Why the First Christopher Nolan Movie is One You Should Watch


Christopher Nolan has now become possibly one of the most recognizable directors of our time, with incredible blockbusters like Insomnia, The Dark Night Trilogy, Inception, and Dunkirk – all of which has led to his films gaining 11 Academy Awards and 36 nominations. Nolan doesn’t take a break and is even excited about his new release that is set in WWII, about the creation of the atom bomb.

Needless to say, fans of his work are going wild about Oppenheimer and the prospect of another great Nolan movie being released. Although we must not forget that, despite his successful career and his additions to the pantheon of great cinema, it was his feature debut 1998, Following, that kick-started his path to success. While it may have only been the beginning, it is a movie that no one should miss out on.


Playing With Time

Following is a mildly experimental neo-noir ’90s movie, which Nolan wrote, produced, edited, directed, and even filmed all himself. The story concerns a young writer in London who follows people to gain inspiration for his novels, although his hobby quickly becomes an obsession that he soon finds has gone further than intended when he fails to keep his distance. So, what makes this 1998 film so captivating and one everyone should see?

Nolan’s objective for the film, which was made on an extremely limited budget, was to explore the aspect of film noir that he enjoys the most: male characters who are defined by the usually cruel behaviors they exhibit. His proposal was risky because of the limited budget; he wanted to film no more than two takes per scene, entirely with natural light, and in affordable locations. He also wanted to work the shoot around the other jobs that his cast and crew had, as well as his own.

Related: Why Christopher Nolan Is One of the Best Working Directors Today

Using his often trademark style of non-linear narrative, Following was designed to illustrate both the limitless potential of playing with one’s sense of time and perception and the limitations of its production. The story is scattered with some flashbacks, some out-of-sequence scenes, and brief cuts that leave the audience questioning why these events happened the way they did. The flashbacks and flash-forwards play with your perspective and sense of time; answers become questions again, and yet it is undeniable that this keeps the audience on their toes and ensures that their eyes are glued to the screen. When all the pieces are put back together at the end of the movie, the viewers are able to finally appreciate the great effort that went into creating the movie as well as the aesthetic value of the film.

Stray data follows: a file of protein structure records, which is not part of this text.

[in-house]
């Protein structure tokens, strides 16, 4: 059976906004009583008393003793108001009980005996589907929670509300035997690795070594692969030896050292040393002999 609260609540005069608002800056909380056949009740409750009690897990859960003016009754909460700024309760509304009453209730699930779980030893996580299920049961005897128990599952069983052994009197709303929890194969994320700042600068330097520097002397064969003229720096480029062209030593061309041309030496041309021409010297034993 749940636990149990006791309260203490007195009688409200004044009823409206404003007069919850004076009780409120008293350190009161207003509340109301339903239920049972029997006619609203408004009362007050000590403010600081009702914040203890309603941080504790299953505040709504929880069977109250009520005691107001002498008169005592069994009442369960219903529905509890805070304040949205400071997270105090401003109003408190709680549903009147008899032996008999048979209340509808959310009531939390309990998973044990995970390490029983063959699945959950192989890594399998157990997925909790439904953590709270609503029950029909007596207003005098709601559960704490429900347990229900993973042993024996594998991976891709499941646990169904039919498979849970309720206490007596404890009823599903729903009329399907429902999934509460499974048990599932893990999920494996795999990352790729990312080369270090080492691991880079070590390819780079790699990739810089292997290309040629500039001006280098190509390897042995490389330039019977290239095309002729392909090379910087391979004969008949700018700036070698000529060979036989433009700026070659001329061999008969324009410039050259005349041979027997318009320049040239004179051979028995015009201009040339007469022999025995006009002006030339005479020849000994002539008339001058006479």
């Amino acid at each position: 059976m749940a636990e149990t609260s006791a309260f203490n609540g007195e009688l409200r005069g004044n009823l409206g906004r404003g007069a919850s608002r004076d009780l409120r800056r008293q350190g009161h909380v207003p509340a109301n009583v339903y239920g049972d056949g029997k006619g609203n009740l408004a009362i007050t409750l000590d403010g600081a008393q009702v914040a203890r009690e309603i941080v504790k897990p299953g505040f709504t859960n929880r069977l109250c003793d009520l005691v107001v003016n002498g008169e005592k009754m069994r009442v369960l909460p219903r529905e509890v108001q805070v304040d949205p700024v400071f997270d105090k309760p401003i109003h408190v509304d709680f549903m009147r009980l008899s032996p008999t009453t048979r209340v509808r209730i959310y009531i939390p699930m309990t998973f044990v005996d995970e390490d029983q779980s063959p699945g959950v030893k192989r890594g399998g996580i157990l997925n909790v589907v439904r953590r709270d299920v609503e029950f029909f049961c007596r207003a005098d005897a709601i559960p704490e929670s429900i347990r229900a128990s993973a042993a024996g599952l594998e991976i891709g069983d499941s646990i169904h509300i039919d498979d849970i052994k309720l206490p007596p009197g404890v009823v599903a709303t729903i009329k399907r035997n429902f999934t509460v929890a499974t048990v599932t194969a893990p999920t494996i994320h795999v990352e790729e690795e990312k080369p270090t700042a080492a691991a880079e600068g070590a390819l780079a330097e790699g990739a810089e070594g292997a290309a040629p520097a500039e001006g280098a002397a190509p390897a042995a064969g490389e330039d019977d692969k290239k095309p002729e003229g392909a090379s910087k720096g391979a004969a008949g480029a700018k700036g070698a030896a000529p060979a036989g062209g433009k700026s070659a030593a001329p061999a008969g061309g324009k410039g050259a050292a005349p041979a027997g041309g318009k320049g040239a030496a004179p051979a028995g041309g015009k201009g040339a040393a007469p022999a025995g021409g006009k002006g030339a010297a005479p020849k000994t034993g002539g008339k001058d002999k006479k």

The Gloomy Neo-Noir

Neo-noir movies have become significantly more visible in modern cinema and could even be the genre of the decade, so when Nolan’s Following was shot in a noir style, it of course had to add to the growing list of brilliant noir movies. Following has many sharp contrasts and dark gloomy corners, which create an intense atmosphere as the camera lurks around and peers into secret boxes alongside its characters. Really, it fits the mood that is intended for a noir movie perfectly.

Related: Film Noir: The Best Neo-Noir Movies of the ’70s

Not to mention that it follows a gritty, mind-bending string of events that (of course) Nolan withholds information on, in order to develop tension throughout the film and throw you another curveball. All of this forces you to re-evaluate your assumptions and relationship to the point of view usually taken in films, which are extremely typical characteristics of a noir. In fact, in an interview with Filmmaker Magazine, Nolan expressed his view on noir films:

“For me, film noir is one of the only genres where the concept of point of view is accepted as a fairly important notion in the storytelling, and where it’s totally accepted that you can flashback and flashforward and change points of view. The best film noir always involves a continuous reassessment of things, especially in terms of ‘Who’s the good guy?’ and ‘Who’s the bad guy?’ You want the double cross, you want the surprise, and you want to keep the audience mindful of the fact that they don’t know the full story, and that they can’t trust all the characters.”

Following Influenced the Nolan Movies Which Followed

Fans will realize that Following, while a great movie individually, was essentially a blueprint for Nolan’s entire career; it was, after all, only an hour and ten minutes long, significantly shorter than the massive Nolan epics we are used to. It was only the beginning of his work, as his subsequent movies retained certain noir characteristics (thus helping reinvigorate Batman and the superhero movie), and toyed with point of view and perspective.

Following was the movie that began his fascination with non-linear storytelling, which has now become a major recognizable factor in his filmography. This approach has assisted Nolan in giving a fresh look into (or even re-inventing) noir, but we can’t forget where it all started. So, Following is not just Nolan’s feature debut, but a noir masterpiece, and maybe one of the best movies of the ’90s; it’s intense, gloomy, captivating and, frankly, mysterious and mind-boggling. So it feels wrong to be so engaged in his other work, without appreciating that Following influenced and inspired his incredible directorial skills. It should be required viewing for any big Nolan fan.

Emily Blunt to Star Alongside Cillian Murphy in Christopher Nolan's Oppenheimer

Emily Blunt to Star Alongside Cillian Murphy in Christopher Nolan’s Oppenheimer

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